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Hot, dry weather encouraging western wildfires

Published on NewsOK Modified: July 15, 2014 at 1:54 am •  Published: July 15, 2014
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PORTLAND, Ore. (AP) — A southern Oregon wildfire has destroyed six homes and 14 other buildings, and dozens of additional blazes ignited after thousands of lightning strikes lashed the state.

In central Oregon, a wildfire at the confluence of the Ochoco National Forest and ranchland has prompted the evacuation of numerous campgrounds and nearly a dozen ranch homes, Wheeler County Sheriff Chris Humphreys said Monday night. Local fire departments were protecting homes.

The Bailey Butte fire also temporarily closed a 2-mile section of U.S. Highway 26 about 13 miles west of Mitchell, the Oregon Transportation Department said.

The destructive Moccasin Hill fire — named for a longstanding subdivision — began Sunday near the ranching town of Sprague River, about 25 miles northeast of Klamath Falls, fire spokeswoman Erica Hupp said Monday. Many residents keep horses and cattle on plots of 3 to 5 acres, and neighbors have been stepping in to shelter both stock and pets, she said.

The blaze has burned across about 4 square miles, fire officials said, and caused more than 100 people to evacuate before the threat subsided and many returned home.

Another fire spokeswoman, Tina O'Donnell, said 231 structures remained threatened Monday and one minor injury was reported. She did not know if the injury was suffered by a resident or a firefighter.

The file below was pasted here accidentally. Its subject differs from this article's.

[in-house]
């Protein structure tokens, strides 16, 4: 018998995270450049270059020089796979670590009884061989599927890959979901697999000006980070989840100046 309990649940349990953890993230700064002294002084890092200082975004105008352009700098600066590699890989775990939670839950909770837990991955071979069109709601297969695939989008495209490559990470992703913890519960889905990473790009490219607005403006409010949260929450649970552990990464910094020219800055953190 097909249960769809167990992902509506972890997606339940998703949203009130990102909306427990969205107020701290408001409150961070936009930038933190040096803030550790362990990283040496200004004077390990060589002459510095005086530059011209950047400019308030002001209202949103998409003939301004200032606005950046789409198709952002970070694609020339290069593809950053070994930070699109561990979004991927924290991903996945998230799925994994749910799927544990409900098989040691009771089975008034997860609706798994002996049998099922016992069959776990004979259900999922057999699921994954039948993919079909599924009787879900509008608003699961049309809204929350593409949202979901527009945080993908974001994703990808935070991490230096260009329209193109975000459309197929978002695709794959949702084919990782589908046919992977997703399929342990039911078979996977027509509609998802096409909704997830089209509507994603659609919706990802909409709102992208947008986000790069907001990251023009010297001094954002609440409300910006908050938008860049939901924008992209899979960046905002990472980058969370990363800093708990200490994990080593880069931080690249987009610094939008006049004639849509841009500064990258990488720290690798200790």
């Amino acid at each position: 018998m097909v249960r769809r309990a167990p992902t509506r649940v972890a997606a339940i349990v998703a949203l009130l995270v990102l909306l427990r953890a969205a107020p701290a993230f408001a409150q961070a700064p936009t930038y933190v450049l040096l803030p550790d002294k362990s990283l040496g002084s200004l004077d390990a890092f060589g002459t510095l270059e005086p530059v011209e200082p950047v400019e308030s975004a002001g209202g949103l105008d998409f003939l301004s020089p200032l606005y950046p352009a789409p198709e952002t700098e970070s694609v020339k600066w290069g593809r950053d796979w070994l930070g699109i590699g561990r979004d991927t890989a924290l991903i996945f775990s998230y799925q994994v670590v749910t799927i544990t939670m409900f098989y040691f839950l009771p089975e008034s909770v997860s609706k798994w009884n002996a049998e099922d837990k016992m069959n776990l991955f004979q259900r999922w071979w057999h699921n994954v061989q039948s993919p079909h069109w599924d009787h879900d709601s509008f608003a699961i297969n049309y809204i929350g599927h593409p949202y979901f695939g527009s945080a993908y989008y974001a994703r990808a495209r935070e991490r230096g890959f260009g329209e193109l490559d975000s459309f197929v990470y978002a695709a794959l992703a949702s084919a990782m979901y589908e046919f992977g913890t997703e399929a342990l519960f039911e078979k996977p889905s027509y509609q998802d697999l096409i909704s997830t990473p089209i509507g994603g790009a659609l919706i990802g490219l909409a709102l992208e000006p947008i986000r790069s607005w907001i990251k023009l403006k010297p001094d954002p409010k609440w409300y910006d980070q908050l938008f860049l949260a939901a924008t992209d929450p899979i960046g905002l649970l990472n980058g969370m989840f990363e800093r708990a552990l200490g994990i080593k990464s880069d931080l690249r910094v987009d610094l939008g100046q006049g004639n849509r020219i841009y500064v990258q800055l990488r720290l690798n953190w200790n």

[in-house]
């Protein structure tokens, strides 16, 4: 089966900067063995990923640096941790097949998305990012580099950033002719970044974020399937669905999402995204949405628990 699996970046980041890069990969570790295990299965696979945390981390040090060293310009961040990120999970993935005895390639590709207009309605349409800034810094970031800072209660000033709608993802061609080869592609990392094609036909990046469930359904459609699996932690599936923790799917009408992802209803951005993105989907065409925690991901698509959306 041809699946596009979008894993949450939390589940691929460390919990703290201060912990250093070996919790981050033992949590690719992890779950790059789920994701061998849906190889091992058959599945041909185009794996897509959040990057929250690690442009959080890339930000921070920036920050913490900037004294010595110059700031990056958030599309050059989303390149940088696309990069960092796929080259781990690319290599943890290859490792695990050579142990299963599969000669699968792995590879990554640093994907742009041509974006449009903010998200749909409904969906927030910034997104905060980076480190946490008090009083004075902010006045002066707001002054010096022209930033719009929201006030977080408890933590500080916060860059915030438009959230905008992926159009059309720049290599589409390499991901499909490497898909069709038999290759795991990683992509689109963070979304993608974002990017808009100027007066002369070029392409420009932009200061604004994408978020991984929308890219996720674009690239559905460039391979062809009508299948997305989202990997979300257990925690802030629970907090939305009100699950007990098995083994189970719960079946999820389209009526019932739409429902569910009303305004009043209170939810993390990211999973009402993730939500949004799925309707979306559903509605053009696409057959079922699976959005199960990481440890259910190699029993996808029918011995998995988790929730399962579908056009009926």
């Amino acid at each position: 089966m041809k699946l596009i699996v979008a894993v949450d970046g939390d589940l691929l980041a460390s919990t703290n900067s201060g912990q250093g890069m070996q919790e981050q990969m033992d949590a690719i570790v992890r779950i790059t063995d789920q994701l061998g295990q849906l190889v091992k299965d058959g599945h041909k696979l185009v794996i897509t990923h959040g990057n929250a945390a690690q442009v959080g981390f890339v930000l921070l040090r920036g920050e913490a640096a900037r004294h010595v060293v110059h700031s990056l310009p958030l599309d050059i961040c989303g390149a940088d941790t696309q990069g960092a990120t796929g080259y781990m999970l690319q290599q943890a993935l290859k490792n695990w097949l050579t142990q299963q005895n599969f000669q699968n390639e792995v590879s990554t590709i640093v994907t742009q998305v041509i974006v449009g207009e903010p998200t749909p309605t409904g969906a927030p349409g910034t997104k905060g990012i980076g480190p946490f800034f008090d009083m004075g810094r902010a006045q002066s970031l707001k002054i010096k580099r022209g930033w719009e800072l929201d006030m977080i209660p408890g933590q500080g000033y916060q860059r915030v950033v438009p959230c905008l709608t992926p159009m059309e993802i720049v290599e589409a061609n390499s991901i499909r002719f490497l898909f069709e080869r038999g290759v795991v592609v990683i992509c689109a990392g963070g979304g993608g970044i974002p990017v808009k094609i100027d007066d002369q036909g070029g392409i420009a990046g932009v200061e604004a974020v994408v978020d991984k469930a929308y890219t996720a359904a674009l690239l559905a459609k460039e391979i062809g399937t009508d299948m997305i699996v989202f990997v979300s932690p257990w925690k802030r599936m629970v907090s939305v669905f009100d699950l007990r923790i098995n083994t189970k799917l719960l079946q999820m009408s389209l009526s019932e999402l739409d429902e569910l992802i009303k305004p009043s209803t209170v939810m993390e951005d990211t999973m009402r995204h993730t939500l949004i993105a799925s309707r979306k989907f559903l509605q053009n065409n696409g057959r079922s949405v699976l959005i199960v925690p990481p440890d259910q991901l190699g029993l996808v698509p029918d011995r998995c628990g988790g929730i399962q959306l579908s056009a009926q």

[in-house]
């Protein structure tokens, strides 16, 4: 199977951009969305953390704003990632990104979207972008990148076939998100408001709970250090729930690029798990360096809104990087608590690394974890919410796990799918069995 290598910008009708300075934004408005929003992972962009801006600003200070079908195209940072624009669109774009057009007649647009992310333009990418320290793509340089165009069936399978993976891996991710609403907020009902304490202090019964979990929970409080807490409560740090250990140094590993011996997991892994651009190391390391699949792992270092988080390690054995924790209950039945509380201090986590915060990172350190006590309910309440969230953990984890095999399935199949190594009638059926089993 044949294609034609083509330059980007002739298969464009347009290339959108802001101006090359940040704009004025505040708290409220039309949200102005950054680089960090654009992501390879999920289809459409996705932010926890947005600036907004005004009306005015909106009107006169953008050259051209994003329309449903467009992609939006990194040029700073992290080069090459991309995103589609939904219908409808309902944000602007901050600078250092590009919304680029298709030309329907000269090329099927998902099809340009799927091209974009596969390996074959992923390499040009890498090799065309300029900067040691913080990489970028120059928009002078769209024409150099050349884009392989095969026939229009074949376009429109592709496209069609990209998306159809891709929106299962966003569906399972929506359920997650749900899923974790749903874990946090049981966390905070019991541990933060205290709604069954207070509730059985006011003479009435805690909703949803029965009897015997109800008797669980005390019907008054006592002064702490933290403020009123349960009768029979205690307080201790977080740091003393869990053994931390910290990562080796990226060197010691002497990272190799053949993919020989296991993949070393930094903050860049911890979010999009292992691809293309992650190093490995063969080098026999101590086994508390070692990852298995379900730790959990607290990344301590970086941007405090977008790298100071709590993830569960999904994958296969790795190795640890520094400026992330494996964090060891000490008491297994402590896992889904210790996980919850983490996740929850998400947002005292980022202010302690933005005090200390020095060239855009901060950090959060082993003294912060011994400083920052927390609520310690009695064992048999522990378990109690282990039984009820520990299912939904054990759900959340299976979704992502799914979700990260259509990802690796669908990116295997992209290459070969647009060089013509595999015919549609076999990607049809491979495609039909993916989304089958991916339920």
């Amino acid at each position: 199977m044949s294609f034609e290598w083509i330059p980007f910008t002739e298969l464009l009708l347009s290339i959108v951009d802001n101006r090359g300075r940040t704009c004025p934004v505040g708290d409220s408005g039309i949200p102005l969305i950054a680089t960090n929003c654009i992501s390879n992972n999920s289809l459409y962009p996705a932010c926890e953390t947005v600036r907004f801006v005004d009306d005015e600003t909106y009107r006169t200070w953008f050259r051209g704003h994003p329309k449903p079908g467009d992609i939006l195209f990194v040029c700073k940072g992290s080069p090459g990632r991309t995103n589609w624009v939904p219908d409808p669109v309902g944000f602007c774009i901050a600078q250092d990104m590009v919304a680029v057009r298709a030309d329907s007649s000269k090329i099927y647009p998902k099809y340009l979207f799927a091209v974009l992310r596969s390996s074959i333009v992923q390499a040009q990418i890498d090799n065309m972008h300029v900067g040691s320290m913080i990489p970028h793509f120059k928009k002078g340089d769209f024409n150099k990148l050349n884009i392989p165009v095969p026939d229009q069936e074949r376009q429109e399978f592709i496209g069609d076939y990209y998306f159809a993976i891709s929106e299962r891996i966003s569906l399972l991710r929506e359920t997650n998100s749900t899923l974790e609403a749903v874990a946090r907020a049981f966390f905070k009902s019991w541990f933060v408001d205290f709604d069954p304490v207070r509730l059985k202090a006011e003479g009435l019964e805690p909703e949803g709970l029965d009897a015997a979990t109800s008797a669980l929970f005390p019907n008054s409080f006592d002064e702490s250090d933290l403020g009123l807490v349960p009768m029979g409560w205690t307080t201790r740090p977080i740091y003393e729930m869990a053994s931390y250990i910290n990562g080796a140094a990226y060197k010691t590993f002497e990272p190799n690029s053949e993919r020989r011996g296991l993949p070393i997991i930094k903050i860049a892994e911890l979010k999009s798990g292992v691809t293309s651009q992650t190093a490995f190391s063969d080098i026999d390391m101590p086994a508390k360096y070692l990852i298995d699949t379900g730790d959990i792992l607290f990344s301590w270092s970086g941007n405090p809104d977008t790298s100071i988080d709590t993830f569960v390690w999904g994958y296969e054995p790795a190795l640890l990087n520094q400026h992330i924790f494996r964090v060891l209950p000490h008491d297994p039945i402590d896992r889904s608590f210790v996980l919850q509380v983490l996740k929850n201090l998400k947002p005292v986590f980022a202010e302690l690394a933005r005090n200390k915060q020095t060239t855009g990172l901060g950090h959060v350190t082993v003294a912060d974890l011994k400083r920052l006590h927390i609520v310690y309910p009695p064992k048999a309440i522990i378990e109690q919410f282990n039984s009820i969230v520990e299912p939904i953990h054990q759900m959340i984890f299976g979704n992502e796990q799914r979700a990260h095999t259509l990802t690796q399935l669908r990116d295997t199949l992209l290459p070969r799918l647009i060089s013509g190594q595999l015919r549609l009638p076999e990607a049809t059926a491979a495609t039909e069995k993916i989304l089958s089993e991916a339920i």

Walter "Butch" Browning, who operates a general store in Sprague River, said the flames reached the driveway at his home Sunday afternoon, forcing his wife to "get out of there" with a computer, a change of clothes, medications and the dogs. The wind changed direction, he said, sparing his place. He slept in his own bed, confident there were enough firefighters between his house and the blaze that has left burning stumps.

Wildfires are an annual concern for the community, Browning said. He has been evacuated at least four times in his 22 years on the property, and once lost a home, he said.

"I had two houses at one time; I have one now. I'm down to my last house," he quipped. "It's the price you pay for living in paradise, I guess."

A shelter for displaced residents has been set up at the Sprague River Community Center. Only one person spent the night, but more people filtered in Monday to take advantage of food and other services, said Julie Miller, spokeswoman for the American Red Cross Cascades Region.

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